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The Five Major Theories of Creativity

There are five major theories of creativity each with its own unique viewpoint on what creates creativity in people. These theories are Psychoanalytical, Mental illness, Psychoticism, Addiction and Humanistic. In my opinion each of these theories has their own merits.

The main focus of these theories is the “Person”. Although to some extent they may branch out into Place (trying to understand the environment that creates these creative people) and to a lesser extent Process.

The Psychoanalytical Theory of Creativity

Main Proponents of this theory: Freud, Jung, Kris, Rank, Adler and Hammer

Major Tenets: The main tenet of this theory is that people become creative as a reaction to difficult circumstances and/or repressed emotions.

It argues that people regress from their surroundings prior to creativity. As situations become difficult or they go through a traumatic event people pull back from their surroundings. They then rely on their creative side to find a solution to the difficult situation or as an outlet for their now repressed emotions.

As such feelings of inferiority also contribute to creativity. Those with feelings of inferiority are already in the regressed state and so use creativity as a way to feel superior and move forward.

It theorises that creativity wells from unconscious drives. Freud said “Unsatisfied wishes are the driving power behind fantasies”. It further explains that creativity is how our pre-conscious and unconscious thoughts are able to materialise. Freud defines creativity as the ability to turn your fantasies into a reality through a form of art that defines creativity itself.

The roots of creativity are mostly unconscious and combine with the conscious in the form of planning and production to produce a creative piece. Creativity also has a social aspect to it through the use of collaborators and naturally its audience.

Freud also argued that creativity is a natural defence we develop to guard against neurosis. It leads to the development of sources of entertainment and pleasure for the public. For the artist though it gives us an outlet for our fantasies and feelings, enabling us to get them out instead of allowing them to fester inside. We are able to condense and displace our feelings.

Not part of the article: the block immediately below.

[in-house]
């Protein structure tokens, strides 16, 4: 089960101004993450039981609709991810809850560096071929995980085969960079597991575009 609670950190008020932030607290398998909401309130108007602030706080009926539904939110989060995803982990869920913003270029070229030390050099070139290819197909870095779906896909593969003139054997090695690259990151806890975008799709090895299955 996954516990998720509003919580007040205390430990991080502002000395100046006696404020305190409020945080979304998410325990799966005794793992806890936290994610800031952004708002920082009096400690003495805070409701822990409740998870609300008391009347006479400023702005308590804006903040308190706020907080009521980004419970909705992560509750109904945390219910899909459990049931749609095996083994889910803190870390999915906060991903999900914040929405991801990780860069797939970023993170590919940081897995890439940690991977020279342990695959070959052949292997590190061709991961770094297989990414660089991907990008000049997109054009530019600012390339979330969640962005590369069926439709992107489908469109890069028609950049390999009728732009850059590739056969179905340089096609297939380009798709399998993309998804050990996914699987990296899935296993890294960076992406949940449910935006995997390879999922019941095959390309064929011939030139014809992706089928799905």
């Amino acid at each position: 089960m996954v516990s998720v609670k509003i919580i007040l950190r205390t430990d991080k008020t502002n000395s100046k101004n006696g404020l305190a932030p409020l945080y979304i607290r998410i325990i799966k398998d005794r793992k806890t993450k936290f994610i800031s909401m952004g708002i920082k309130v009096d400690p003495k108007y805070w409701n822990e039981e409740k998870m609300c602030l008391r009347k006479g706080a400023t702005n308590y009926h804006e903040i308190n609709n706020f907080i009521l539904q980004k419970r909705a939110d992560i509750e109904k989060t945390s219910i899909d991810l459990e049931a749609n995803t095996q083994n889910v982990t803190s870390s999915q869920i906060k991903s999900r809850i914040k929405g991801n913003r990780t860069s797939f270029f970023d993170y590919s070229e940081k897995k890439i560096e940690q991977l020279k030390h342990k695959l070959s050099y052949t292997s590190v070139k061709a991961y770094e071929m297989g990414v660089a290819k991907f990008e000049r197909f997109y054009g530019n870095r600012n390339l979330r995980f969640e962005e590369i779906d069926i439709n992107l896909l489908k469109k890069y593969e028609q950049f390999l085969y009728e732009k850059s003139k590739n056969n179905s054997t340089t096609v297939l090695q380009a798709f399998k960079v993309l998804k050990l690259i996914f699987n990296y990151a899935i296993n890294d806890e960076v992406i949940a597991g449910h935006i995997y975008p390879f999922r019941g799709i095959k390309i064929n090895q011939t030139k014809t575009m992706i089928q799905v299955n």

Theorists of this school point to the countless case studies of psychological patients who have had parents that are controlling or critical and parents that stifle the patient’s emotions, fantasies, spontaneity and childhood play. Patients who have had experiences that leave them with low self-esteem or feelings of rejection or abandonment often experience writers block, stage fright and a fear of failure. This in itself can lead to further depression they argue decreases our ability to be creative. Once these issues are addressed the patient then becomes able to express themselves creatively.

Opposition to this Theory: The main opposition to this theory is that it fails to take into account that people are both biological as well as social beings.


The Mental Illness Theory of Creativity

Main Proponents of this theory: Briggs, Eisenman, Goodwin, Jamison, Richards and Martindale.

Major Tenets: The major tenet of this theory is that for people to become creative some form of mental illness needs to be present. This mental disease can come in many forms and does not have to be severe. In fact severity and levels of creativity do not necessarily go hand in hand.

The most common disorders associated with this theory are bipolar, schizophrenia, manic-depressive disorders or those that where sufferers suffer major mood swings and levels of depression.

One recent study by Verhaeghen and Colleagues show that when a person is in a reflective mode they become more creative, but this also opens us up to depression. If you think about things usually life events and you start thinking about it again and again you begin to spiral into it. This is when a lot of creative people begin work, particularly writers and artists. This however is often the first step towards depression.

Another factor that is common to both depression and creativity is sensitivity to your surroundings. Creative people particularly in the arts are sensitive to the colours, sounds and emotions of their surroundings. This can lead to a depressive state as they dwell on these feelings and other factors of their surrounds. A study by Terence Ketter of Stanford University compared three groups. Bi-polar Patients, depression patients and a control group of grad students. They found the bi-polar patients scored as high as 50% higher than the control group on creativity tests.

A study in 2011 of 300,000 people with schizophrenia, bipolar and depression and their relatives found an overrepresentation of people of with bipolar and schizophrenia and their relatives in creative professions.